Kellogg never expressed his ideas at length. He was a quiet, unassuming man, who would sit in the back row in ceremonies in his honor. When asked for an autobiography, he produced a 150-word statement.
So it’s little wonder that the only restriction in the Kellogg foundation charter is that its purposes “shall be confined to receiving funds for the health, education, and welfare of mankind, but principally of children or youth, directly or indirectly, without regard to sex, race, creed, or nationality.”
There’s no evidence why the charter was written this way. Kellogg was the least forceful of donors. It is unclear why he wanted his foundation to be perpetual or why his intentions were so vague. The limited evidence available suggests that Kellogg wanted his foundation to help children do well in school and stay healthy.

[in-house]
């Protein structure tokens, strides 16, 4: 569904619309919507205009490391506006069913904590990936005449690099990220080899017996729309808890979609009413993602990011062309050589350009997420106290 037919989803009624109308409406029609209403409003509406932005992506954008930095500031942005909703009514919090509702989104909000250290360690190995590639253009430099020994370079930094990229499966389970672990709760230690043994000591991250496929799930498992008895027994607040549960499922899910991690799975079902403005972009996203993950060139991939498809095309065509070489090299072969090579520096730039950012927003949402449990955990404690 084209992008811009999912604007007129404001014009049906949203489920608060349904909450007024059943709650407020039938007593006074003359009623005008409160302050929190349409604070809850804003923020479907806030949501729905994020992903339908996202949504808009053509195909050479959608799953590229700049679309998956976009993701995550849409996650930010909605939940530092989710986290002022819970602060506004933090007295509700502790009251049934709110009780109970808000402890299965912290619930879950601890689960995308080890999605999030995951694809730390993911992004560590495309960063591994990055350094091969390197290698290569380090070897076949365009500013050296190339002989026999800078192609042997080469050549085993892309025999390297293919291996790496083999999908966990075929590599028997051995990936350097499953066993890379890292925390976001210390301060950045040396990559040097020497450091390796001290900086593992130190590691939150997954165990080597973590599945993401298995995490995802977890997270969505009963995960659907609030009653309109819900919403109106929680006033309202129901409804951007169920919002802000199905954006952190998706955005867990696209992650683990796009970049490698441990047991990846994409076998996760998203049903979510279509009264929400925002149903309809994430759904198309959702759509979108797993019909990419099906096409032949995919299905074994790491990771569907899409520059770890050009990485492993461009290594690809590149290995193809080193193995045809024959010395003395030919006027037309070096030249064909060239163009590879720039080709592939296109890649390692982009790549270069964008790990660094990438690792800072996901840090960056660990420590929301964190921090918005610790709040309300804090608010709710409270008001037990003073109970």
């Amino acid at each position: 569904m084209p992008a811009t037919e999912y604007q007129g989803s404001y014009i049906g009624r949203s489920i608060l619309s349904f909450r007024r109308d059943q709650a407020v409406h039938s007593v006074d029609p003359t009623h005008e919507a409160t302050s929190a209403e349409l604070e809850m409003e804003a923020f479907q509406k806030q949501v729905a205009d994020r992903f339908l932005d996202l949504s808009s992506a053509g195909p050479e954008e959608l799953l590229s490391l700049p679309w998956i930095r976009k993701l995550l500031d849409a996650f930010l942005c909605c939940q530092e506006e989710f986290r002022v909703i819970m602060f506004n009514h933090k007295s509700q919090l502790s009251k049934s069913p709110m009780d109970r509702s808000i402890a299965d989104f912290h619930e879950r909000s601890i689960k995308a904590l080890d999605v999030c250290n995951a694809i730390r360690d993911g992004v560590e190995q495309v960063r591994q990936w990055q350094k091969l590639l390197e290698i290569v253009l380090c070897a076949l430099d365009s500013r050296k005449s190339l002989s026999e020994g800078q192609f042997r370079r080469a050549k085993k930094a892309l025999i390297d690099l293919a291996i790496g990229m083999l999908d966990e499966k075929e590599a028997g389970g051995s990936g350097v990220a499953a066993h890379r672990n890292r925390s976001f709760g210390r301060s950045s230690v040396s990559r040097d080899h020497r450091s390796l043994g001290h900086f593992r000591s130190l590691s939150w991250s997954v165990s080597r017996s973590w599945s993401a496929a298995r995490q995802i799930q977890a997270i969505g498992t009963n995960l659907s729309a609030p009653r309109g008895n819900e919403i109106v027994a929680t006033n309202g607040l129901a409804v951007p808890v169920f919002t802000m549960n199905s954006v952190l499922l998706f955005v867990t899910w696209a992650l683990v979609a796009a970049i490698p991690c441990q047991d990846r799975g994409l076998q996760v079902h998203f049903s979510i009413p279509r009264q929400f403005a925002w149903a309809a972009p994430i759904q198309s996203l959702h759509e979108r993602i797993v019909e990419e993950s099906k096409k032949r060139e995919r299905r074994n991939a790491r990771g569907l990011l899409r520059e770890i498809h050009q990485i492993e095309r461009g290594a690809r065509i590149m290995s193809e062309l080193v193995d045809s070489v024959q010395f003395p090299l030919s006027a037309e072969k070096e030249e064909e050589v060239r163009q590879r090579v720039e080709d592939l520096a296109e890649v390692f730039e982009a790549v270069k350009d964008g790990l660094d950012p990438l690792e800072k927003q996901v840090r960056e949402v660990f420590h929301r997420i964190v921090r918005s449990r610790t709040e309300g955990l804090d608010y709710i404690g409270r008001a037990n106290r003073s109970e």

At first the Kellogg foundation stayed true to these intentions. Its principal philanthropic project in the early years was the Michigan Community Health Project, which helped provide nurses and doctors for rural Michigan counties. The foundation also provided summer camps for low-income families and also supported a major bird sanctuary in southwestern Michigan.
But after its namesake died in 1951, the Kellogg foundation, like most long-lived foundations, gradually drifted away from its founder’s ideas (however limited they may have been). Foundation Management Institute chairman Neal B. Freeman, in a commentary in Forbes, observes that W.K. Kellogg “was a model of Midwestern common sense. He told the magazine that he wanted to help people help themselves. And what happened? His W.K. Kellogg Foundation has become an important funder of the nonprofit management class…I guess you can say that the managers are helping themselves.”
A key difference between Kellogg and the other big foundations is that it has so little to show for the vast amount of money it has spent. The Kellogg foundation has always been one of the nation’s 10 largest foundations; in the 1960s, it was the third largest, after the Ford and Rockefeller foundations.